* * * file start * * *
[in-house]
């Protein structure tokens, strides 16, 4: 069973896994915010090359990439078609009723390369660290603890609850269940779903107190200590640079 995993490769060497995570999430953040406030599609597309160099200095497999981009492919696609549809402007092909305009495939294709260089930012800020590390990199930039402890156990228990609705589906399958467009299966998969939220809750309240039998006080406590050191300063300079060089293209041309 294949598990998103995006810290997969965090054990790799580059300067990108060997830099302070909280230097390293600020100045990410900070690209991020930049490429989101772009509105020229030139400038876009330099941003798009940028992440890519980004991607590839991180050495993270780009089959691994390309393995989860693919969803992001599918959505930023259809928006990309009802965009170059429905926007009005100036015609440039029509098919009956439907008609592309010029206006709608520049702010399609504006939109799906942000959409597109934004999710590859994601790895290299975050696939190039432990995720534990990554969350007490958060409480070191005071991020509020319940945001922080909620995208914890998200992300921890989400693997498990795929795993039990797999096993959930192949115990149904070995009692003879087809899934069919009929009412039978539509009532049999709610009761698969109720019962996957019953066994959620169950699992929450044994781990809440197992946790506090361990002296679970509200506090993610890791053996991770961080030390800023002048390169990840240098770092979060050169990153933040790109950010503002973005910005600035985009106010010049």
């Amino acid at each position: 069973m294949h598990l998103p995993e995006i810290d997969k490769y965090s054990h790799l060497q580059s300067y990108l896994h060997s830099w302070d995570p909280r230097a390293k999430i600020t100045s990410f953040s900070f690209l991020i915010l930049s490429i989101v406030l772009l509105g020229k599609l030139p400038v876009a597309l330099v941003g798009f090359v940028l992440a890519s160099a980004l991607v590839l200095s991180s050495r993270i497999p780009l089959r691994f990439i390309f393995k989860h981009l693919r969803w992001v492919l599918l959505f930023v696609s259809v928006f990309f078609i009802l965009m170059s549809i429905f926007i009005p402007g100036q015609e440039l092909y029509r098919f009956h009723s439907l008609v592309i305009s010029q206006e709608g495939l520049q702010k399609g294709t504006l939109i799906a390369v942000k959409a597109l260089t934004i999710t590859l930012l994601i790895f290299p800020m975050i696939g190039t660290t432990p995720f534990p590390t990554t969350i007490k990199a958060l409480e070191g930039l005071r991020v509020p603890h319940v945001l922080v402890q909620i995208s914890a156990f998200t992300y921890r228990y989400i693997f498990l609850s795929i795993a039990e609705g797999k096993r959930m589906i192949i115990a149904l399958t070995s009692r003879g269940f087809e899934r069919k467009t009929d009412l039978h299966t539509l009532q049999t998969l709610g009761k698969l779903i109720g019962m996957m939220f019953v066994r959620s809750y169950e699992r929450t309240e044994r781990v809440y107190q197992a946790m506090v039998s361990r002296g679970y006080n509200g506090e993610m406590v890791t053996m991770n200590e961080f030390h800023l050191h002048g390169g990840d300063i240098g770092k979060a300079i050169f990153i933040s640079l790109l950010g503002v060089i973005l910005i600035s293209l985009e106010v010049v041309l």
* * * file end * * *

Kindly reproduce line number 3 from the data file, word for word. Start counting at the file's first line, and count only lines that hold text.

């Amino acid at each position: 069973m294949h598990l998103p995993e995006i810290d997969k490769y965090s054990h790799l060497q580059s300067y990108l896994h060997s830099w302070d995570p909280r230097a390293k999430i600020t100045s990410f953040s900070f690209l991020i915010l930049s490429i989101v406030l772009l509105g020229k599609l030139p400038v876009a597309l330099v941003g798009f090359v940028l992440a890519s160099a980004l991607v590839l200095s991180s050495r993270i497999p780009l089959r691994f990439i390309f393995k989860h981009l693919r969803w992001v492919l599918l959505f930023v696609s259809v928006f990309f078609i009802l965009m170059s549809i429905f926007i009005p402007g100036q015609e440039l092909y029509r098919f009956h009723s439907l008609v592309i305009s010029q206006e709608g495939l520049q702010k399609g294709t504006l939109i799906a390369v942000k959409a597109l260089t934004i999710t590859l930012l994601i790895f290299p800020m975050i696939g190039t660290t432990p995720f534990p590390t990554t969350i007490k990199a958060l409480e070191g930039l005071r991020v509020p603890h319940v945001l922080v402890q909620i995208s914890a156990f998200t992300y921890r228990y989400i693997f498990l609850s795929i795993a039990e609705g797999k096993r959930m589906i192949i115990a149904l399958t070995s009692r003879g269940f087809e899934r069919k467009t009929d009412l039978h299966t539509l009532q049999t998969l709610g009761k698969l779903i109720g019962m996957m939220f019953v066994r959620s809750y169950e699992r929450t309240e044994r781990v809440y107190q197992a946790m506090v039998s361990r002296g679970y006080n509200g506090e993610m406590v890791t053996m991770n200590e961080f030390h800023l050191h002048g390169g990840d300063i240098g770092k979060a300079i050169f990153i933040s640079l790109l950010g503002v060089i973005l910005i600035s293209l985009e106010v010049v041309l």